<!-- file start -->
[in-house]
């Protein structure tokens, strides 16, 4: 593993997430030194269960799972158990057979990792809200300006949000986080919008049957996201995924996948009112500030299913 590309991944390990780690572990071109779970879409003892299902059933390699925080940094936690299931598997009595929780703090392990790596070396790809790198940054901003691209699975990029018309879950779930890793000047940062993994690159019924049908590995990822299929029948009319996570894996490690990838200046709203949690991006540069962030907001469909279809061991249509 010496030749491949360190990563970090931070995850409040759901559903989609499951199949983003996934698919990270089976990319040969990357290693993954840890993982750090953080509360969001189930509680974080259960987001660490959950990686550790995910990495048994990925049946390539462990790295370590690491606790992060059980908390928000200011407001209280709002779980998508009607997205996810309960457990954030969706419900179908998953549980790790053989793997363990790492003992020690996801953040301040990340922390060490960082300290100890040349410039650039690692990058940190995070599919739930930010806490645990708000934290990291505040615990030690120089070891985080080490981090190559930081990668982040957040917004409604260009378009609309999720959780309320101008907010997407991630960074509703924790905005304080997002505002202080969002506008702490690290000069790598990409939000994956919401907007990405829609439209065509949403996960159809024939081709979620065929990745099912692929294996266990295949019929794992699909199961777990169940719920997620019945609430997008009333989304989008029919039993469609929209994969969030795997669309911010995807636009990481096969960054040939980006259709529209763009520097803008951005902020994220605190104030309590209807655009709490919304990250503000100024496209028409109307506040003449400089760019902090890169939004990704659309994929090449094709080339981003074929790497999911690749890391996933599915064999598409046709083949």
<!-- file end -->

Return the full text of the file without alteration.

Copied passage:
[in-house]
């Protein structure tokens, strides 16, 4: 593993997430030194269960799972158990057979990792809200300006949000986080919008049957996201995924996948009112500030299913 590309991944390990780690572990071109779970879409003892299902059933390699925080940094936690299931598997009595929780703090392990790596070396790809790198940054901003691209699975990029018309879950779930890793000047940062993994690159019924049908590995990822299929029948009319996570894996490690990838200046709203949690991006540069962030907001469909279809061991249509 010496030749491949360190990563970090931070995850409040759901559903989609499951199949983003996934698919990270089976990319040969990357290693993954840890993982750090953080509360969001189930509680974080259960987001660490959950990686550790995910990495048994990925049946390539462990790295370590690491606790992060059980908390928000200011407001209280709002779980998508009607997205996810309960457990954030969706419900179908998953549980790790053989793997363990790492003992020690996801953040301040990340922390060490960082300290100890040349410039650039690692990058940190995070599919739930930010806490645990708000934290990291505040615990030690120089070891985080080490981090190559930081990668982040957040917004409604260009378009609309999720959780309320101008907010997407991630960074509703924790905005304080997002505002202080969002506008702490690290000069790598990409939000994956919401907007990405829609439209065509949403996960159809024939081709979620065929990745099912692929294996266990295949019929794992699909199961777990169940719920997620019945609430997008009333989304989008029919039993469609929209994969969030795997669309911010995807636009990481096969960054040939980006259709529209763009520097803008951005902020994220605190104030309590209807655009709490919304990250503000100024496209028409109307506040003449400089760019902090890169939004990704659309994929090449094709080339981003074929790497999911690749890391996933599915064999598409046709083949």